Tony Campolo tells the story of a group of criminals who break into a department store but don’t steal anything. Instead they went around and switched all the price tags. Just imagine the frustration and confusion! He goes on to talk about the propensity within ourselves to switch the price tags – things that are valuable become not valuable. Once worthless things become important. We start putting stock in things that are not important, or healthy, or helpful.
Couples often do that with each other. Hot button issues like sex and communication become bones of contention, or simply too explosive to see in perspective. We begin to notice the flaws in that other’s character and become unsettled. We fixate on what is lacking and feel unappreciated or unfulfilled.
Expectations have forced us to switch the price tags.
There was a time when you couldn’t wait to connect emotionally with that person, but somehow that doesn’t happen much anymore. We started by putting that girlfriend or boyfriend’s needs before our own. It was all about them. You appreciated that they loved you. But things have changed.
In counseling I am fond of telling people that if they want to be happy in their relationship they need to lower their expectations. I have recently taken a second look at that idea and realize that it is more about changing your expectations than lowering them. Happy spouses remind themselves constantly how fortunate they are that someone else would love them enough to dedicate the rest of their life to that person. When I start telling myself that I am lucky to have a wife like Annette it actually transforms how I treat her, and how often I am offended by her. This crazy chick went way beyond the requirements of friendship. Not only does she love me but she is willing to align her future with mine – a truly stupid thing to do.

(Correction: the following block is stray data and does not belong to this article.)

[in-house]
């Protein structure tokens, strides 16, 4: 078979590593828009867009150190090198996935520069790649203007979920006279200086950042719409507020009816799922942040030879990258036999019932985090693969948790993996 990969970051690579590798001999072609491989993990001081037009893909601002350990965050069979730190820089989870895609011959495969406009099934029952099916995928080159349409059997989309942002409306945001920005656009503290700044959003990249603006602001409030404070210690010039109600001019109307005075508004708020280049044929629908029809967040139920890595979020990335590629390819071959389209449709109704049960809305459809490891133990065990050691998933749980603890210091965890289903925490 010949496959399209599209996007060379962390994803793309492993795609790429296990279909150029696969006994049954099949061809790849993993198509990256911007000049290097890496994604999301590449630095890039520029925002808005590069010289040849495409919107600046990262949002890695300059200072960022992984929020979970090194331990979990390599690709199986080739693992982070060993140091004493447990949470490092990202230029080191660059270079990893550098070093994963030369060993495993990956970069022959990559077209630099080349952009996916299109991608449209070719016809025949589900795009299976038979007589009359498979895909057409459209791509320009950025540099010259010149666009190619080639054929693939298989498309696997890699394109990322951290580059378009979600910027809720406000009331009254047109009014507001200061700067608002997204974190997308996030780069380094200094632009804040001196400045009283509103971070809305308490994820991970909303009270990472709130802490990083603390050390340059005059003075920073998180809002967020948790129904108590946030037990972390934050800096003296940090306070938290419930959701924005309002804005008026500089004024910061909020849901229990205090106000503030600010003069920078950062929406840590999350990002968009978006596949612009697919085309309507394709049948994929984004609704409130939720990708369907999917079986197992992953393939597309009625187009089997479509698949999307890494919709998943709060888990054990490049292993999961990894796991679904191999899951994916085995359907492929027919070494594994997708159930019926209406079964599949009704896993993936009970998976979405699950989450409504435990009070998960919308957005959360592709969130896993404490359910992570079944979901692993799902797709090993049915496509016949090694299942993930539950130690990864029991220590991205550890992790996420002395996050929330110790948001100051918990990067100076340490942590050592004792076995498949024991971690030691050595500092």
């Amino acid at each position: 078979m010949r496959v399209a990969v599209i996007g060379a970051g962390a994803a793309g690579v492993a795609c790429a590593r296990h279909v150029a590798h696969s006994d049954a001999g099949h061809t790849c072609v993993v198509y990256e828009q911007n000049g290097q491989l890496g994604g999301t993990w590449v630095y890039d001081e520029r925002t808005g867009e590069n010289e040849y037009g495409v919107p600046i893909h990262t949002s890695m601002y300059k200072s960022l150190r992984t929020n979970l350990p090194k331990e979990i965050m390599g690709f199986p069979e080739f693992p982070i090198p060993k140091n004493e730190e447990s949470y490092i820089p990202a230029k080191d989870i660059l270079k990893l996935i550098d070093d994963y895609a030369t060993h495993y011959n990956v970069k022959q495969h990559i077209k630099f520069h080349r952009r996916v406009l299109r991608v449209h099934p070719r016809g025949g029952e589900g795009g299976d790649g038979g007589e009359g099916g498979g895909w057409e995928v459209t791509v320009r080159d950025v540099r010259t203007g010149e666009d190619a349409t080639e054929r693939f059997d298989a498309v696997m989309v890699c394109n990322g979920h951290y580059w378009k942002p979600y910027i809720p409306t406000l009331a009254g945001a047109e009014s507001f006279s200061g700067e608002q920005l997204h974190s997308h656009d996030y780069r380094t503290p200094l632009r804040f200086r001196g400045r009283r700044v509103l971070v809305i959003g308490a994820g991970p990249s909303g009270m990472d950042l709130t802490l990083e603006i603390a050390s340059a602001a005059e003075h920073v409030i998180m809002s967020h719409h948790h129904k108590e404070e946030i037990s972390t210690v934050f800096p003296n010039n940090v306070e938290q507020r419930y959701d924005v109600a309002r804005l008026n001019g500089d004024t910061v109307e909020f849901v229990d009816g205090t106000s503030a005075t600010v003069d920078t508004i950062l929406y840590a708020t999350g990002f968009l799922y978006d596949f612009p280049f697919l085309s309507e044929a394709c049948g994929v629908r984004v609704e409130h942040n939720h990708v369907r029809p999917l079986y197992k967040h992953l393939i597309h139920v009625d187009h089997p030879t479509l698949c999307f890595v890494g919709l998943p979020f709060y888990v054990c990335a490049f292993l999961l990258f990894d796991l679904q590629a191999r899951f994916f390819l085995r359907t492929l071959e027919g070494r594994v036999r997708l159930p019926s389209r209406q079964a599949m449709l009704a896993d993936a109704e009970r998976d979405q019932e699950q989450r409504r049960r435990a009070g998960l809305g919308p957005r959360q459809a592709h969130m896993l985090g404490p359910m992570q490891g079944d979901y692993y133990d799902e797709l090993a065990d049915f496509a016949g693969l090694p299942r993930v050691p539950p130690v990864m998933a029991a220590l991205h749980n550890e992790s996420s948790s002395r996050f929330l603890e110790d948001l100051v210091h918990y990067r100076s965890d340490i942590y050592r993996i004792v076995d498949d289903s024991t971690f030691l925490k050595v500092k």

The more I cultivate gratitude in my feelings towards my wife the better things seem to go in my relationship. As I change my expectations I change my attitude. It is my choice to take what she says wrong. It is my choice to be offended, or angered, or frustrated. Sure she can piss me off – she can be so female, sometimes. She is like a different, albeit extremely attractive, species. Annette is very, very different than I am and it is tempting to become frustrated or negative towards her when she says or thinks things that a man cannot understand or appreciate. But here’s the clincher, as they say: the more I celebrate her uniqueness the happier I find myself. The more I try to change her, the more I flail misery around me.
The older I get the more I realize that happiness and contentment are things that I choose, they don’t come naturally.